The Redwoods of Jedediah Smith State Park and A Bit of Theatre in Ashland

Mileage today:165 miles. Total: 2,263 miles

We set off from Brookings at about 915. Said goodbye to the Pacific. Next time we see it, we’ll be in British Columbia, Canada.

Getting very slick with the car loading now!! Our final destination was Ashland, Oregon which is NE from Brookings but there is a massive and impenetrable wilderness in the way, so we had to go south into California and then pick up Rt 199 which heads NE but to the east of the wilderness. Fortunately it also takes you to the edge of Jedediah Smith State Park and the Smith River recreation area. Both areas of exceptional beauty.

Jedediah Smith SP gave me the chance to tick off a bucket list item which was to see a forest of coastal Redwoods. The giant trees of the Pacific Coast. I don’t know how we’ve missed them before….. well… we did try and go to Muir Woods from San Francisco once but the parking situation was horrendous and we gave up. So….. this was too good a chance to miss. And what a treat it was. You had to drive about 10 miles inside the park on a gravel one track road to get to the trail heads. Plenty of giant trees along the way and the road twisted and turned to avoid them, sometimes steering a very narrow gap between two giant trunks…. And down to the right hand side the winding Smith River. The park protects over 10,000 acres of primeval redwood forest and an undergrowth of azaleas and rhodedendrons and ferns, climbing over giant fallen logs.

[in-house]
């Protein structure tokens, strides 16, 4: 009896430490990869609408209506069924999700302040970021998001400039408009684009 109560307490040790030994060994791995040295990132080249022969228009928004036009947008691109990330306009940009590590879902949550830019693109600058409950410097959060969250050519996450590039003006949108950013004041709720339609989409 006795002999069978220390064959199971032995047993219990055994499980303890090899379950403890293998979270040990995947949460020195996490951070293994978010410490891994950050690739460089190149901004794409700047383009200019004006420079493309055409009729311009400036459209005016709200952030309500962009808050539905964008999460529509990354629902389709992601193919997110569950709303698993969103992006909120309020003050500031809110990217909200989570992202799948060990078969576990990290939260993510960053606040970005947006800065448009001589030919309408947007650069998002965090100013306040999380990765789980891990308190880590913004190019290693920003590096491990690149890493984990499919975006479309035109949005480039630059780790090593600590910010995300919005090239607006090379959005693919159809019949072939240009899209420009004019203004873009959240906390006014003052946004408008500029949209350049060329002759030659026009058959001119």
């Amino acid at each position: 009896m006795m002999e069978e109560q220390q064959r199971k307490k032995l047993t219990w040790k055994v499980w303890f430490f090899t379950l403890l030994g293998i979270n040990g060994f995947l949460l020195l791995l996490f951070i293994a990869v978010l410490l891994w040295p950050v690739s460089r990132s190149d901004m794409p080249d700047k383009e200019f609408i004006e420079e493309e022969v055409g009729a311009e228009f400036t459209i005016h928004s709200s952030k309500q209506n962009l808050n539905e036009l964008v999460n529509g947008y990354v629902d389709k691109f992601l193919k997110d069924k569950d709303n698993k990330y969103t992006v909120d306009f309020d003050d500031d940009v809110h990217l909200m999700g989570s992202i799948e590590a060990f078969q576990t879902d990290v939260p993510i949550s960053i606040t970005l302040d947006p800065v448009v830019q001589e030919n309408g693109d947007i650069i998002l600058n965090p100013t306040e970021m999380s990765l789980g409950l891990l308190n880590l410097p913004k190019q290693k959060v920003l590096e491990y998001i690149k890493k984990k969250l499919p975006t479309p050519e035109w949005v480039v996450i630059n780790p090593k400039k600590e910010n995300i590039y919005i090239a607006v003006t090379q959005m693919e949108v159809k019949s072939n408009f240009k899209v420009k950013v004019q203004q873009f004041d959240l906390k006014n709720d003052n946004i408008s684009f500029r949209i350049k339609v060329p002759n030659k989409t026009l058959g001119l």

We parked at the trailhead for the Grove of the Titans, which is a new trail through old forest to a stand of enormous redwoods. It was about 1.8 miles roundtrip and a lovely walk through the woods. Quite astounding the size of these trees and the sheer girth of them. Apparently they are very resistant to all manner of dangers ie termites, beetles, wind, fire etc and as a result some of the trees we saw were in excess of 2000 years old. That means they started to grow when the Roman empire was still at its height…… They grow to over 350 feet tall and 20 feet in diameter. Certainly some of the ones we saw today were mind bogglingly huge. So glad we visited here. At several points we had to walk under a sort of “bridge” formed by a felled tree and once along a tunnel. Amazing place. It was entirely free to enter. So very glad we got to see them at last.

After that we continued on 199 as it wound through forests, steadily climbing towards Grants Pass in the distance. We turned off before that along Rt 238 which wended its way through a very countrified route, past smallish farms at first in a huge and lovely valley. We reflected how pleased the settlers must have been when they came through the pass after their horrendous journey to see the valley beneath them – perfect farming, homesteading land. The little settlements reflect their feelings in their names: New Hope, Wonder….. Applegate….